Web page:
Part of what helped define Crosstown was identifying what developers didn’t want it to be: “Think of how many times you have seen a shopping center being put in place where it’s all retail and they wait for the people to show up,” says Kerry Hayes, public relations director for doug carpenter & associates, which represents the project. “Sometimes people do, sometimes they don’t. We are offering retail and commercial lenders a dense, vibrant hive of people of different backgrounds, needs, uses, and incomes.”

Speaking to the overall goal for the building, Richardson says, “It’s not a big arts project. It’s a village. And arts will play a significant role, like any vibrant place. For the Crosstown neighbors, it’s an extension of a neighborhood rather than creating some enormous office park.”

While the Sears redevelopment offers a promise of growth in the neighborhood, there’s still much work to be done along the rest of Cleveland Street.

Enter Mayor A C Wharton’s Innovation Delivery Team. Funded by a grant from Bloomberg Philanthropies, the team is focused on bolstering economic recovery in a handful of Memphis neighborhoods, one of which includes the Cleveland corridor.

In part of a multipronged effort to bring the area back to life, the team is planning to host its first Building Better Blocks event on Cleveland Street on November 10th.

An all-day neighborhood festival, dubbed MemFIX: Cleveland Street and modeled after the highly successful New Face for an Old Broad event that took place in the Broad Avenue Arts District in 2010, the Cleveland event will feature food trucks, pop-up retail, and a temporary “road diet” that will show drivers how bicycle lanes along Cleveland could work.

“The goal is to imagine a different street and what this neighborhood could be. It’s a living planning workshop that allows people to test what they’d like to see,” says Tommy Pacello of the mayor’s Innovation Delivery Team, which is funding the festival. The Memphis Regional Design Center and Crosstown Arts are helping with planning. The hope is that businesses will begin to take an interest in the area, as was the case with the Broad Avenue event.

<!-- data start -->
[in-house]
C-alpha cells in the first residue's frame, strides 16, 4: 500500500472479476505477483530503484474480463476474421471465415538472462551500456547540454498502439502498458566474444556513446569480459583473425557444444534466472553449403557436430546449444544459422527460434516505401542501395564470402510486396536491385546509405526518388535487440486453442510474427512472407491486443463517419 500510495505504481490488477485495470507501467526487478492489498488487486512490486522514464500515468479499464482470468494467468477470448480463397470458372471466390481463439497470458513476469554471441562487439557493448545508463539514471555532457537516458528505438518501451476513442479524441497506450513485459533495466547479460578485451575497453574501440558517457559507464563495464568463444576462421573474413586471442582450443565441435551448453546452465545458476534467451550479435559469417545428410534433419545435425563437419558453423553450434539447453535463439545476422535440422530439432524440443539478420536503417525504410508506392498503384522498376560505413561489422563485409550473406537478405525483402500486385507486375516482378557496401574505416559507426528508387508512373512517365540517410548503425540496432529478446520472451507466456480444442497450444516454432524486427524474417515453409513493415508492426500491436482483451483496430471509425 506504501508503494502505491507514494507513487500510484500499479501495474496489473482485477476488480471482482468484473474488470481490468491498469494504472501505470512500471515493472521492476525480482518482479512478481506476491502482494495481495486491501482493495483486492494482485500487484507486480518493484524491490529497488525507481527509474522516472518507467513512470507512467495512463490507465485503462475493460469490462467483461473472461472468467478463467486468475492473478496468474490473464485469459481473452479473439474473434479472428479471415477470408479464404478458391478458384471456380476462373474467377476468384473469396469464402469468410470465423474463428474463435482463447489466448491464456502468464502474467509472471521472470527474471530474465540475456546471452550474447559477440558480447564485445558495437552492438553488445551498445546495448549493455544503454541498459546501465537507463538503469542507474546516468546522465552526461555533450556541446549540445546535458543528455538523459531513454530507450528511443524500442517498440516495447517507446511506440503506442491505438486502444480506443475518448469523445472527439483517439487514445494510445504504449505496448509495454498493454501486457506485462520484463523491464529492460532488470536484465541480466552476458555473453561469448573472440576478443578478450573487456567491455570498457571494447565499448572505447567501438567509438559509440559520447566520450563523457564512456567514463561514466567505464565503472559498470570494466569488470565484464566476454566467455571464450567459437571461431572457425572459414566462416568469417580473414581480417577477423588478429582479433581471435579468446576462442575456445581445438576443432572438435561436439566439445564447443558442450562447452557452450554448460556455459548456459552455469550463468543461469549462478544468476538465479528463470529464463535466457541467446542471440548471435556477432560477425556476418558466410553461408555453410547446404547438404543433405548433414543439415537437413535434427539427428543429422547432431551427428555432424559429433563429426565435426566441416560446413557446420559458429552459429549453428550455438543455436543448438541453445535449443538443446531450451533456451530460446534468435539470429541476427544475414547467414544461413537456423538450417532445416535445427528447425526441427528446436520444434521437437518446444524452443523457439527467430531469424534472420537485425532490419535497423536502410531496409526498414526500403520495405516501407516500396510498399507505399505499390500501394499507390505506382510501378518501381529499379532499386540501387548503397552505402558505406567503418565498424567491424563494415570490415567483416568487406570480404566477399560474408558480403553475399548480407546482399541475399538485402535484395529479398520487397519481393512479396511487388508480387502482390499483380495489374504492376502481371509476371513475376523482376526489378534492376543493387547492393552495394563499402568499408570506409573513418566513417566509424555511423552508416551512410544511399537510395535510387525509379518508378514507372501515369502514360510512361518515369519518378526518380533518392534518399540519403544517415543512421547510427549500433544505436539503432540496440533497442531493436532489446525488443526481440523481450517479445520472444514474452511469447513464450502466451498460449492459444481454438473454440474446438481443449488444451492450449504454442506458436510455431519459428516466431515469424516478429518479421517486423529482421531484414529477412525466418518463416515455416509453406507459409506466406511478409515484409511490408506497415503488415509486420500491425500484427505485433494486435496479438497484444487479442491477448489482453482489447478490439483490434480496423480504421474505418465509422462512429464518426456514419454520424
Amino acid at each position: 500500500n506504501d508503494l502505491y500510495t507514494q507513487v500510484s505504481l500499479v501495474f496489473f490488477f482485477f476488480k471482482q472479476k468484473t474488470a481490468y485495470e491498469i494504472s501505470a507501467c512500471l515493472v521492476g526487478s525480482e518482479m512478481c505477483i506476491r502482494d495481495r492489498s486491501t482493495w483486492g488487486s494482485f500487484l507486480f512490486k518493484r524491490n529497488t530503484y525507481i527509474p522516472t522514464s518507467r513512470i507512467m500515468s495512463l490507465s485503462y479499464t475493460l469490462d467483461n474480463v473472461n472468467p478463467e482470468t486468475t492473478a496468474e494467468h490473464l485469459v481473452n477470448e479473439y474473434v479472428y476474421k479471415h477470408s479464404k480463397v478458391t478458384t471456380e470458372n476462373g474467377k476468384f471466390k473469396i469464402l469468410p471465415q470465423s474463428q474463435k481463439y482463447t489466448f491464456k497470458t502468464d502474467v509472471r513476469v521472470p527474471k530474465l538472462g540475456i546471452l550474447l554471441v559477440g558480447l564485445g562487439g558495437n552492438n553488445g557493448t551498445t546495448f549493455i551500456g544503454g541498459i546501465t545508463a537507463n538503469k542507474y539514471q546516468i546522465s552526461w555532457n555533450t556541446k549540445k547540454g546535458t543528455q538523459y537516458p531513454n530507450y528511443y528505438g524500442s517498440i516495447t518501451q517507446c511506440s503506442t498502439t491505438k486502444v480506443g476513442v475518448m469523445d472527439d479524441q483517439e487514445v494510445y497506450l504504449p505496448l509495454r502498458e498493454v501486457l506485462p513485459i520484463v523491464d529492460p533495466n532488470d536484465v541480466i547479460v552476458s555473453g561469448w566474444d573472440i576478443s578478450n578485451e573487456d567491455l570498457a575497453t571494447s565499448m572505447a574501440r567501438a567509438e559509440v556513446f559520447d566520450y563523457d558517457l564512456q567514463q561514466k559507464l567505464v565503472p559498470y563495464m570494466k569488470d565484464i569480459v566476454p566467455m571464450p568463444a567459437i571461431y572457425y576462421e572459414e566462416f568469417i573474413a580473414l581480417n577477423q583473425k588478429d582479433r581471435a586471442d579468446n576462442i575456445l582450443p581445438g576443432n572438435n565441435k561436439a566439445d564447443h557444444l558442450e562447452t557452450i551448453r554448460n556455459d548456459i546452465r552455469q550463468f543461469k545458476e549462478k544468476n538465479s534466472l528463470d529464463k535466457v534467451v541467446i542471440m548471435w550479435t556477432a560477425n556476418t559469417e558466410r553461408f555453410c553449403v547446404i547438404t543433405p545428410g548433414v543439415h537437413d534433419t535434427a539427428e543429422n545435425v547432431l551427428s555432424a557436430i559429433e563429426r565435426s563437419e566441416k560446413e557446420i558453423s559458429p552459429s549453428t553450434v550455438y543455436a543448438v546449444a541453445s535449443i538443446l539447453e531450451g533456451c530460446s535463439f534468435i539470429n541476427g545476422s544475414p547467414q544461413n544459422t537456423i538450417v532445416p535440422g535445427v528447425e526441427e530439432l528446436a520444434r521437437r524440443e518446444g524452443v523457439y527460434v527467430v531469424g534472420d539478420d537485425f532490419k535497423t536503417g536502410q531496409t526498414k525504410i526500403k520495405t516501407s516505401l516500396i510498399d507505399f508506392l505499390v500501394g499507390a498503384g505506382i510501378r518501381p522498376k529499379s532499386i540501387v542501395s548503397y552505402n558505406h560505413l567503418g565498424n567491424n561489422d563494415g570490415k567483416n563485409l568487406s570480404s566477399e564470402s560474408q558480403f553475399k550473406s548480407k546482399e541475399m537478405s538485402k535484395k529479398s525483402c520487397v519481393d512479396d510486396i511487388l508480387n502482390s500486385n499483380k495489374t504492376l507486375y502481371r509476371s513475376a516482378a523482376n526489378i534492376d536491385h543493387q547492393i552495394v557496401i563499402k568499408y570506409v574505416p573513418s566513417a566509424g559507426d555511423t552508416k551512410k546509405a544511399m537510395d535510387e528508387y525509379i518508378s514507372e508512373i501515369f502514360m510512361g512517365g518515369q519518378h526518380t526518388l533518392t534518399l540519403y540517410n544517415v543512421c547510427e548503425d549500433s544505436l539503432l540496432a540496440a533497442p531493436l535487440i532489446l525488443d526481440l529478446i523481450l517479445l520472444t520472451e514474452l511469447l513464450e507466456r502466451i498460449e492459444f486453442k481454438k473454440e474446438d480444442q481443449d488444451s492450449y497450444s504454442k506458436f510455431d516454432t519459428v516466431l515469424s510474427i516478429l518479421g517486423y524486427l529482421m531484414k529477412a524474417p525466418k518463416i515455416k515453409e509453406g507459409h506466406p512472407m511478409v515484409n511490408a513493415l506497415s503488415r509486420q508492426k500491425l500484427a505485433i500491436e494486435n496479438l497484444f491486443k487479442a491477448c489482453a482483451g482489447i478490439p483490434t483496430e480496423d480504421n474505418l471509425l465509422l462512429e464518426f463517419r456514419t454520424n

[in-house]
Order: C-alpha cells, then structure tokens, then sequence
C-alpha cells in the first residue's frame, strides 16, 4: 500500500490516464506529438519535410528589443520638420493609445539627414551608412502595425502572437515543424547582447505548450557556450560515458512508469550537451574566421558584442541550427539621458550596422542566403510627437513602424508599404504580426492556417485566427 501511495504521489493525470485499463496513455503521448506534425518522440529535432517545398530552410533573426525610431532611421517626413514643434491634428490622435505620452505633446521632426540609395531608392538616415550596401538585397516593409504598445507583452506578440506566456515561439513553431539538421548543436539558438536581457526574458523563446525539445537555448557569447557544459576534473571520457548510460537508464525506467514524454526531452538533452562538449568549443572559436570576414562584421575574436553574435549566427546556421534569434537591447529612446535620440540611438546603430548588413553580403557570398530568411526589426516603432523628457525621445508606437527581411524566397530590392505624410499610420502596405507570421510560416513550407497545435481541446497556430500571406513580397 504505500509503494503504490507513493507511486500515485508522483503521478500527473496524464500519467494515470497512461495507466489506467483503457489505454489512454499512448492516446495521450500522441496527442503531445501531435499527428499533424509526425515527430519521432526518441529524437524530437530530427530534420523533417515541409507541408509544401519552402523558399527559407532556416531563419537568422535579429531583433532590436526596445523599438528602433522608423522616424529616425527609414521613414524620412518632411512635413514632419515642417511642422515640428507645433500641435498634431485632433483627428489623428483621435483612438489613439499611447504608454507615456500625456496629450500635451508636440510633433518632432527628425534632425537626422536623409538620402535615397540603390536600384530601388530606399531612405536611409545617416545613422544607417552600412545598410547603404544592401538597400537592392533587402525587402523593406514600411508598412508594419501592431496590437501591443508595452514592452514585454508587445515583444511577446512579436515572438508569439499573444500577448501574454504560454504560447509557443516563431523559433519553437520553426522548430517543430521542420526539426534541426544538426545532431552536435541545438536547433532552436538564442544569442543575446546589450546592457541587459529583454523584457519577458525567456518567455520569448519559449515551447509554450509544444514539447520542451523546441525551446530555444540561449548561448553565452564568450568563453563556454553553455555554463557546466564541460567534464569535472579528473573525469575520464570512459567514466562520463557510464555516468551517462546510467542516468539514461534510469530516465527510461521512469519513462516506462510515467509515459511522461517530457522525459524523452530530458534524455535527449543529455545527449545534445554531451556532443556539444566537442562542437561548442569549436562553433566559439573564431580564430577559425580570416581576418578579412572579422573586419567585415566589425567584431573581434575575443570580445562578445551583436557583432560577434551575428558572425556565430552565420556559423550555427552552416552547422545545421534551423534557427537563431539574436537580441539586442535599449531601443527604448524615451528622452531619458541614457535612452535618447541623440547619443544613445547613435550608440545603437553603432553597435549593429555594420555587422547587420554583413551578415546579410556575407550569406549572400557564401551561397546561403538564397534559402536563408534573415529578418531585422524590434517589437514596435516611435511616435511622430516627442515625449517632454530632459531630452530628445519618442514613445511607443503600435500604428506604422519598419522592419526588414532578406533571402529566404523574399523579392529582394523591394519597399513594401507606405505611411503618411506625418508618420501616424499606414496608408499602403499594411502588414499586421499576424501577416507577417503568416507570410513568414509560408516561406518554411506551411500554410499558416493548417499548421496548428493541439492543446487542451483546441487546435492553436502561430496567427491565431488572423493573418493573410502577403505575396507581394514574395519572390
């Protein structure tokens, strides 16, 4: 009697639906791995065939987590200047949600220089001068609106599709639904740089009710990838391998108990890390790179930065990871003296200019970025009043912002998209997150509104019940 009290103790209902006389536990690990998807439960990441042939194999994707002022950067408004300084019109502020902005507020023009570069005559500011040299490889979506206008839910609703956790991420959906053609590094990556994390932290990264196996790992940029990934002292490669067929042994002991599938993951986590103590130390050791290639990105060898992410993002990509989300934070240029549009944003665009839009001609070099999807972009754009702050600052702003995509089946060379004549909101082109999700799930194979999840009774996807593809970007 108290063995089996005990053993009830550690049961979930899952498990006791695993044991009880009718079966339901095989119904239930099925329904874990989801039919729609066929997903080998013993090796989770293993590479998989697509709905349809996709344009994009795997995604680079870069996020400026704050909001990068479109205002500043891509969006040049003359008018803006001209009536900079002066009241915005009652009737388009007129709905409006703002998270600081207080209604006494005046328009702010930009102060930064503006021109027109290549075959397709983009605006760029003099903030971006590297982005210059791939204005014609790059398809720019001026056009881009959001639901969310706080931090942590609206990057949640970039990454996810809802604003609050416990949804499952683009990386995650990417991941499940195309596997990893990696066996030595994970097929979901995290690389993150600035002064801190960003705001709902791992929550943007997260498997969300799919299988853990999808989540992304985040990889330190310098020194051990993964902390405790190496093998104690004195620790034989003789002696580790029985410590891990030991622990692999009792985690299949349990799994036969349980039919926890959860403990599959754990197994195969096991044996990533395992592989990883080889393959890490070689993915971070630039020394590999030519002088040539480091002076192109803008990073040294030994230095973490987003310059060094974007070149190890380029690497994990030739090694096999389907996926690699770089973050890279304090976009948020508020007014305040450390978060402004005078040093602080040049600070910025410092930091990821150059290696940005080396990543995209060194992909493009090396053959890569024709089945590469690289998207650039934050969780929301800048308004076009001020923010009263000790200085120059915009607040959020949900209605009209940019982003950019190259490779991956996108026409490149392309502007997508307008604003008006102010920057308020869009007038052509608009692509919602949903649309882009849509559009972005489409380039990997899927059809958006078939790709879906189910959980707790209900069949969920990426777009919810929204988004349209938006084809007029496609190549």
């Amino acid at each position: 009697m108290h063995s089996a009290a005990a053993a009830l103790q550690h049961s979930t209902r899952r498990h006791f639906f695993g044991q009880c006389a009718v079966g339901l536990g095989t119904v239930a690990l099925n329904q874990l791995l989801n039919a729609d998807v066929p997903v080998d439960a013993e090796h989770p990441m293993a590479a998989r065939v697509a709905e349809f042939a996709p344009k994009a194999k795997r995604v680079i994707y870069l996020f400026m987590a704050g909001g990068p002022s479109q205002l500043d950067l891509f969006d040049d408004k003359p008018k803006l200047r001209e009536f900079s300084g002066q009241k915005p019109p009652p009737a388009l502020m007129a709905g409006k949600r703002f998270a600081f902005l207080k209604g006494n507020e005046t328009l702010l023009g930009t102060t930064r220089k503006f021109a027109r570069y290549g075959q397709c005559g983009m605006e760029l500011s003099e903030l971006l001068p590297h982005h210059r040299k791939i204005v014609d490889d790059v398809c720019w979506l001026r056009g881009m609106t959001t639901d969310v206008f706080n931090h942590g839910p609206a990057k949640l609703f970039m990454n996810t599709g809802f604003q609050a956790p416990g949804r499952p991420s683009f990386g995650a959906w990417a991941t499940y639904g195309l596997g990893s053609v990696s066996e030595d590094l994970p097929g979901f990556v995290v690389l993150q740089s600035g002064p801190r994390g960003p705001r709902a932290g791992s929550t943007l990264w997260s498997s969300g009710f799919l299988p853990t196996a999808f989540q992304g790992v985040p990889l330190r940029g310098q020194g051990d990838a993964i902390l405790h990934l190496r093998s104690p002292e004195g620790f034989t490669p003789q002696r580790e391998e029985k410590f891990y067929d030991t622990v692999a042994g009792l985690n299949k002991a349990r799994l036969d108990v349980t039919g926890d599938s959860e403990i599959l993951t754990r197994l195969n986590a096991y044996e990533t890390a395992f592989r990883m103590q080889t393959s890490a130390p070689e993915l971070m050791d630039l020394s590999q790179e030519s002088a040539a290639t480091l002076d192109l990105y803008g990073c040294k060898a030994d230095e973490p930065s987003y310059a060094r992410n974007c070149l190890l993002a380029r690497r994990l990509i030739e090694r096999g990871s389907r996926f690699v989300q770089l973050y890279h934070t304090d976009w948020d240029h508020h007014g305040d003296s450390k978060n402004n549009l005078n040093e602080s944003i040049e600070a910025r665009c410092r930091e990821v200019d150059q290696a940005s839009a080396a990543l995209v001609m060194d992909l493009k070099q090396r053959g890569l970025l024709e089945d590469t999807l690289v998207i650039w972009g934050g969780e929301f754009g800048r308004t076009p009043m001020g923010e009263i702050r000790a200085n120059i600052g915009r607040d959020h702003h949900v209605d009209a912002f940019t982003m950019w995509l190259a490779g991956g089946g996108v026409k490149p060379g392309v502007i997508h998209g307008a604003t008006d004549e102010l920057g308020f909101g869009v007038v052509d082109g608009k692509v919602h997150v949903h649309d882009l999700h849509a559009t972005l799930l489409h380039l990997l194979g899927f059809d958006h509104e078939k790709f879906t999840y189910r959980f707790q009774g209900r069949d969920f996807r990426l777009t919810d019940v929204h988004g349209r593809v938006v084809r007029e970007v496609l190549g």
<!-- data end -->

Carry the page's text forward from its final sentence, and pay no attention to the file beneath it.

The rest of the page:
“The day after New Face for an Old Broad, the street didn’t look much different, but eight months to a year later, Broad became a different place,” Pacello says. “Think about the purchasing power the project brings: a million square feet of office, residential, and commercial space. It changes the game.”

The idea with MemFIX and the Sears redevelopment is not to push out those who are already there, as tends to happen with some neighborhood improvement efforts.

“Crosstown already has a vibe that informed this massive development,” Richardson says. “It’s one of the most ethnically diverse districts in the city. For us, it was never a choice to make Sears Crosstown an office park or some other typical anchor development that would gentrify everything. The beauty of what we’re doing is that it’s inclusive. It’s for everyone.”